The University of New Mexico

An NSF Integrative Graduate

Education and Research Traineeship in

Integrating Nanotechnology with Cell Biology and Neuroscience

INCBN IGERT

WHERE DISCOVERIES BEGIN

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2008-2009 INCBN IGERT FELLOWS

Michelle Costa
Chemical and Nuclear Engineering

My research involves developing computational algorithms to understand the spatial and temporal organization of cellular components involved in signaling pathways. The model is a spatial-temporal Monte Carlo hybrid which combines the Gillespie non-spatial algorithm with a lattice null-event hybrid MC algorithm.This algorithm enables us to determine the spatial interaction of receptors on the surface and how it effects downstream signaling. Using data from single particle tracking and flow cytometry experiments we have created a modeling framework which has been validated experimentally. We hope to use this model to understand the complex dynamics of an oncogenic cell. My advisor is Dr. Jeremy Edwards and my co-advisor is Dr. Bridget Wilson.

Debra

Debra Cox
Physics & Astronomy

I am a PhD student in physics. My advisor is James Thomas (Physics and Astronomy), my co-advisor is Philip Heintz (Radiology). My research project involves exploring how lipid coated microbubbles respond to ultrasound, and how this response depends on microbubble diameter.

Ellen

Ellen Dengler
Neuroscience

In my previous career as a physical therapist, I spent many years caring for people with devastating neurological diseases such as ALS (Lou Gerhig's disease) and Multiple Sclerosis. I hope to spend the next half of my career searching for a means to slow or prevent these illnesses. My path has brought me to the University of New Mexico and the lab of my mentor, Erin Milligan, Ph.D., in the Department of Neuroscience. My co-mentor is Jeffrey Brinker, Ph.D., in the Department of Chemical and Nuclear Engineering at UNM and Sandia National Laboratories. We are investigating a means for improving gene delivery to the spinal cord by using nanoparticle platforms. Currently, we are studying the gene for the anti-inflammatory cytokine, interleukin-10, in a rodent model of neuropathic pain. As part of my dissertation project. I plan to explore the use of pDNA-IL-10 loaded nanoparticles as a means to slow or prevent the progression disease in animal models of ALS and possibly MS.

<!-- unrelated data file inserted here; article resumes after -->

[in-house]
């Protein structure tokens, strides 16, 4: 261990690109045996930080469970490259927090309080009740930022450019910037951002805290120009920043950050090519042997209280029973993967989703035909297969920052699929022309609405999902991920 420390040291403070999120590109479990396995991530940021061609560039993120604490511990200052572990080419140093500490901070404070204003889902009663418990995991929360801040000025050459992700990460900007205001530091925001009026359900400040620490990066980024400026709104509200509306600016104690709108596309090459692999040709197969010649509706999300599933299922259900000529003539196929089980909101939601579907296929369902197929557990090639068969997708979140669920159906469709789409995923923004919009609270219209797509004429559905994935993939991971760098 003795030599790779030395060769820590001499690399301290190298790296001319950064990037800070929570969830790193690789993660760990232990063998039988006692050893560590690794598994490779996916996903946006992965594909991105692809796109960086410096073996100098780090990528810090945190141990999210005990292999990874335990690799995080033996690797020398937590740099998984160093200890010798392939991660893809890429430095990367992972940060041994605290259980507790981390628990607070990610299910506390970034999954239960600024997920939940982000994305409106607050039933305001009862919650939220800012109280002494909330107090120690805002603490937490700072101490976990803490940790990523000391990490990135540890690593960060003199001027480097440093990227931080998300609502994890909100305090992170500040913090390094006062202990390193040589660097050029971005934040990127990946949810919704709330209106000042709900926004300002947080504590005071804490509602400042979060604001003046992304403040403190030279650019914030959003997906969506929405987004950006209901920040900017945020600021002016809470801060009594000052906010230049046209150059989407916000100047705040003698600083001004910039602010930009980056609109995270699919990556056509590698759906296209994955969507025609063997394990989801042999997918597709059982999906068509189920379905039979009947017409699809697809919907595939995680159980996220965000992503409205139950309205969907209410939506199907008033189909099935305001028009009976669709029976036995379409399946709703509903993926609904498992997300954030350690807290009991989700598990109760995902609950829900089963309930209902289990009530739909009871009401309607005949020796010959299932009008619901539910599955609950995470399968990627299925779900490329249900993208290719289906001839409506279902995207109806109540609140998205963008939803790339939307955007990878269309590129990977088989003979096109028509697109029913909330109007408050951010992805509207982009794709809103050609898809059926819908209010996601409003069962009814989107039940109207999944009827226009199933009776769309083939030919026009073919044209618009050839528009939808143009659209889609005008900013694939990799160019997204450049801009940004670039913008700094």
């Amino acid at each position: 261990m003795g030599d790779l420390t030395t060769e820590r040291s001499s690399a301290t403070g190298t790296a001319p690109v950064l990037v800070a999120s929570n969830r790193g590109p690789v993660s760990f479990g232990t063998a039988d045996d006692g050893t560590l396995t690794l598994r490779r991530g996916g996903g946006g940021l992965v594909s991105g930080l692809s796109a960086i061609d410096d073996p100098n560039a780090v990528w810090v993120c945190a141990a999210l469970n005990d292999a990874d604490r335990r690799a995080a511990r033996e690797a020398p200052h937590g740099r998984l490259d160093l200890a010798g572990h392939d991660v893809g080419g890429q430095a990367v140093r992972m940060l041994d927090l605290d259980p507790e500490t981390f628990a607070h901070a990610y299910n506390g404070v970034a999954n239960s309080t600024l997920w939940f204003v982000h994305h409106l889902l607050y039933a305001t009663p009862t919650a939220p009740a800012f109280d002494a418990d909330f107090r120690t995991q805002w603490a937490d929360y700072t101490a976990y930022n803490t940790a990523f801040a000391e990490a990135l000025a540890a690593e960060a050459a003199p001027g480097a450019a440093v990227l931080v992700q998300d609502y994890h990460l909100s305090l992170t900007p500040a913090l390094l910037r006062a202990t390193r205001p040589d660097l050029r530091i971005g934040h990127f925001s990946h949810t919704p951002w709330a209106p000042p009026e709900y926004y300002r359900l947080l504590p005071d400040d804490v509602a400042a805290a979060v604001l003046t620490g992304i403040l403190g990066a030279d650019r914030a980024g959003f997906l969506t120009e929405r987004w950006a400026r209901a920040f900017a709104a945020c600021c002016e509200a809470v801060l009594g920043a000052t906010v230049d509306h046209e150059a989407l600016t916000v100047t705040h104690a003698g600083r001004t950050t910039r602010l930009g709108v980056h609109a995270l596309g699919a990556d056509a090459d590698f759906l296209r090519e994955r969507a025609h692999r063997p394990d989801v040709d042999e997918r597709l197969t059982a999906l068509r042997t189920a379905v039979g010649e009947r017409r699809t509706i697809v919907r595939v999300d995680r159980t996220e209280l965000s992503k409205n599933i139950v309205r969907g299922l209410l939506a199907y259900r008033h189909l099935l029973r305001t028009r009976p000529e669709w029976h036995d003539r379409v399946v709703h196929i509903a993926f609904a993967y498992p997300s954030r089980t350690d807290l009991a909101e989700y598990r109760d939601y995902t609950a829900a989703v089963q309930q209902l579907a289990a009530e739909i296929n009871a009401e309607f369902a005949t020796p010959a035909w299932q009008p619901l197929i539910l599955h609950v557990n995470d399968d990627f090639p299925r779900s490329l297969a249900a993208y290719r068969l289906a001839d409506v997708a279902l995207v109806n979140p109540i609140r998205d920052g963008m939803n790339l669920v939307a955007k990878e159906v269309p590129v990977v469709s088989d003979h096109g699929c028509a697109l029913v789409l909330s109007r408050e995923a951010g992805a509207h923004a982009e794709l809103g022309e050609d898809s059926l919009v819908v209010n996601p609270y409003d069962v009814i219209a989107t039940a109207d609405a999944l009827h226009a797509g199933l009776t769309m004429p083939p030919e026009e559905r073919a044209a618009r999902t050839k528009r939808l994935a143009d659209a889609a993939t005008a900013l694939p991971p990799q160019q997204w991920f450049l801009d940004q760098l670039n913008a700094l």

bayo

Bayo False
Chemical and Nuclear Engineering

My research involves the determination of fabrication parameters for the creation of 3-D micro and nano-patterned materials using biocompatible photo-crosslinkable polymers for use as cell culture platforms and drug delivery vehicles. The cell culture platforms will be used to understand and characterize cell-material interactions on different nano-patterned surfaces. The materials will also be used to study in vivo controlled release of molecule therapies. My advisor is Dr. Elizabeth Dirk (Chemical and Nuclear Engineering) and my co-advisor is Dr. Helen Hathaway (Cell Biology). 

Larry

Larry Herskowitz
Physics & Astronomy

My advisor is Dr. Steve Koch, (Physics & Astronomy), and my co-advisor is Dr. Mary Ann Osley, (Molecular Genetics and Microbiology). I am working in Dr. Koch's lab at the Center for High Technology Materials (CHTM). My goal is to create a new technique to map DNA. It is called Shotgun DNA Mapping (SDM). Shotgun DNA Mapping is a method for identifying (exact genome location) DNA fragments based on their unzipping forces. The idea is that the unzipping forces which are sequence dependant can be used to identify unknown DNA fragments. .